The NFU held a series of roundtable meetings to develop recommendations on the themes of its UK – A Nation United By Food report.
The NFU wishes to see the UK become united by food and take the business of food seriously. To highlight this, it published the UK – A Nation United By Food report and has engaged with stakeholders to bring together views on what a future UK food policy might look like.
The aim of the roundtable meetings was to develop key recommendations on how the food industry wishes to see its future.
THEME 1: INTEGRITY AND STANDARDS
This session (12 October 2018) looked at the importance, relevance and definition of food integrity and standards. This is an area that will be vital for government to grapple with as the UK moves through Brexit and the potential for new trade deals.
Key areas discussed included the importance of upholding and improving food safety within the UK, within all supply chain, the expectation of shoppers that products are authentic, and the importance of having a whole systems approach.
The session was opened by Professor Chris Elliott, director of the Institute For Global Food Security at Queen's University Belfast, who gave an academic view of the subject area. Attendees also heard from a senior representative who gave a practical retail perspective. Read his expert blog here.
Also present at the event was Dr Louise Manning, a senior lecturer in food policy and management at Harper Adams University. Dr Manning provided a thought provoking piece discussing the need for a collective approach in order to ensure product integrity in food production. Dr Manning gives her insight on food integrity here.
THEME 2: MORAL IMPERATIVE
This roundtable session (9 November 2018) was focused around the question; do we have a moral imperative to maximise the production of the food we produce well in the UK?
Ahead of the event, Stuart Thomson, EFFP, provided a thought-provoking piece on the moral imperative for maximising UK food production, read it here.
Areas of discussion concerned the factors that are most critical to consider when addressing the moral imperative to optimise food production in the UK, including, but not limited to, eliminating hunger, the government, farmers and future use of technology.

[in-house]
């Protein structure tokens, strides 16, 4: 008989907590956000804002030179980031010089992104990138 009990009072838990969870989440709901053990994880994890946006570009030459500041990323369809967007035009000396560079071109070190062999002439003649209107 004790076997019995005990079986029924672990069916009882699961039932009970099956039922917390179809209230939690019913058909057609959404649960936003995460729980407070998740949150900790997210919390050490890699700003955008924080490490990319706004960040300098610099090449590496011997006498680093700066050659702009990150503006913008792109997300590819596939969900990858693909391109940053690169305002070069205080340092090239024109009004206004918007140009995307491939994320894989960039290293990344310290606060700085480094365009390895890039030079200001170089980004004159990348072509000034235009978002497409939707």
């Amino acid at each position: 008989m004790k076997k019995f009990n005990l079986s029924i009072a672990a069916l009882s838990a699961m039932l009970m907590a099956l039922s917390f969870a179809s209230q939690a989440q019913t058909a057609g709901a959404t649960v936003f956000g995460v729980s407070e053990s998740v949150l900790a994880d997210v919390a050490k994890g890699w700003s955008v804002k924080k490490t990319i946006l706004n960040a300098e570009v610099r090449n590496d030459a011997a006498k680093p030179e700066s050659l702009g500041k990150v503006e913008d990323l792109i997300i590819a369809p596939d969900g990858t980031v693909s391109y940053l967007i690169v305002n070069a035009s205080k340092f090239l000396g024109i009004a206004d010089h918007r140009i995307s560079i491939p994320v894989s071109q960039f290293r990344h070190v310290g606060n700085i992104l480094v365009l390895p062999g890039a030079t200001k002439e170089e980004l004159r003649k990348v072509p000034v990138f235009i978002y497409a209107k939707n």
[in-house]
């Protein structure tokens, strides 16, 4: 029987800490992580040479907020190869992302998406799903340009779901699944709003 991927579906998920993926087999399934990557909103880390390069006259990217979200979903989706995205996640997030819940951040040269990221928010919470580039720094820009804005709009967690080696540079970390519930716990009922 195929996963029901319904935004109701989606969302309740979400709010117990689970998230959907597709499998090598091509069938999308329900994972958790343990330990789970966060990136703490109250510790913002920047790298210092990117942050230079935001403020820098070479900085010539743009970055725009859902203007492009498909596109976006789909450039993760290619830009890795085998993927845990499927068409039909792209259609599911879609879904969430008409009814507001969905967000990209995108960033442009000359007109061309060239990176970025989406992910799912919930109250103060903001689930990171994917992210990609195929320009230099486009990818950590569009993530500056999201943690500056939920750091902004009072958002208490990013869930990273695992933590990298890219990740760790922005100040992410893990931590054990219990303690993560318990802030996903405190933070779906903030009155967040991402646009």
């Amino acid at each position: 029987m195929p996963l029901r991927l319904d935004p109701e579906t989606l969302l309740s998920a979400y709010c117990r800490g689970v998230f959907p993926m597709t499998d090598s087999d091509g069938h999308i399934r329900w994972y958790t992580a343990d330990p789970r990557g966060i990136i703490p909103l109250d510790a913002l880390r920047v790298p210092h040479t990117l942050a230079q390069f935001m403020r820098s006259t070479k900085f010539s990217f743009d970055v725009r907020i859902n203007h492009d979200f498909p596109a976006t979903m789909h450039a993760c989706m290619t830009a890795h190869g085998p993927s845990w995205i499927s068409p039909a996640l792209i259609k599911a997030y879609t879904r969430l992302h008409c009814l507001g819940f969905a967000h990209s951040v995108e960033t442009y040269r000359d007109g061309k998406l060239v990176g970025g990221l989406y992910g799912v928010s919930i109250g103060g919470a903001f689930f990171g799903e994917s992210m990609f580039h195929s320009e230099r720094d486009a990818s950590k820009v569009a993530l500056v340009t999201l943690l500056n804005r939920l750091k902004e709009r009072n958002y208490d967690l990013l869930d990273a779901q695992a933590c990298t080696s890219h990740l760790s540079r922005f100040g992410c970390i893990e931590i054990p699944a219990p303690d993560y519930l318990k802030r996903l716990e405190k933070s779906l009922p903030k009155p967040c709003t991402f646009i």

The session was opened by Jamie Morrison, Director and Strategic Programme Leader, Food Systems Programme, Food and Agriculture Organisation of the United Nations, who encouraged us to see our national challenges in the context of the wider global moral imperative. Read Mr Morrison's insight on national food strategies here.
Attendees also heard from Lindsay Boswell, Chief Executive of FareShare, who outlined the connecting factors that contribute to food poverty in the UK, including issues with mental health, low earnings, domestic abuse, the administration of benefits and addiction. Lindsay was keen to stress that this can happen to anyone.
Event attendees Richard Griffiths, Chief Executive at British Poultry Council and Dr Gavin Milligan, Director of Green Knight Sustainability Consulting Ltd, have provided further insight on the moral imperative:
- Richard Griffiths' blog: Responsible businesses putting food at the heart of society
- Dr Gavin Milligan’s blog: Moral Maize?
THEME 3: HEALTH AND NUTRITION
This roundtable session (8 January 2019) was centred around the role of British food and farming in producing healthy, nutritious and affordable food for every person in the UK, in every walk of life. The discussion involved addressing the current nutritional challenges we face such as low intakes of key vitamins and nutrients in certain demographics and the rise of obesity.
This session was opened by Professor Judy Buttriss, Director of the British Nutrition Foundation, who provided a nutritional perspective to the discussion. Read Professor Buttriss' expert blog, Making Every Calorie Count, here.
THEME 4: WORKING WITH NATURE
The Working with Nature roundtable (28 February 2019) looked at the role of farmers acting in the interests of the environment, despite challenges from low food prices, focusing on the question of 'what does good look like?' on farm, for farmers, for the public and for other stakeholders in the supply chain.
The session was opened by Cat Moncrieff of WWF, Martin Harper of RSPB and Teresa Dent of GWCT, who spoke about some of the factors impacting on farming and the environment.
NFU President Minette Batters, who chaired the discussion, has submitted a blog around the Working with Nature theme, which can be read here.
Also in attendance was Darren Moorcroft, Director of Estates and Woodlands Outreach at The Woodland Trust. Read his blog on how agroforestry will deliver for farming and the environment here.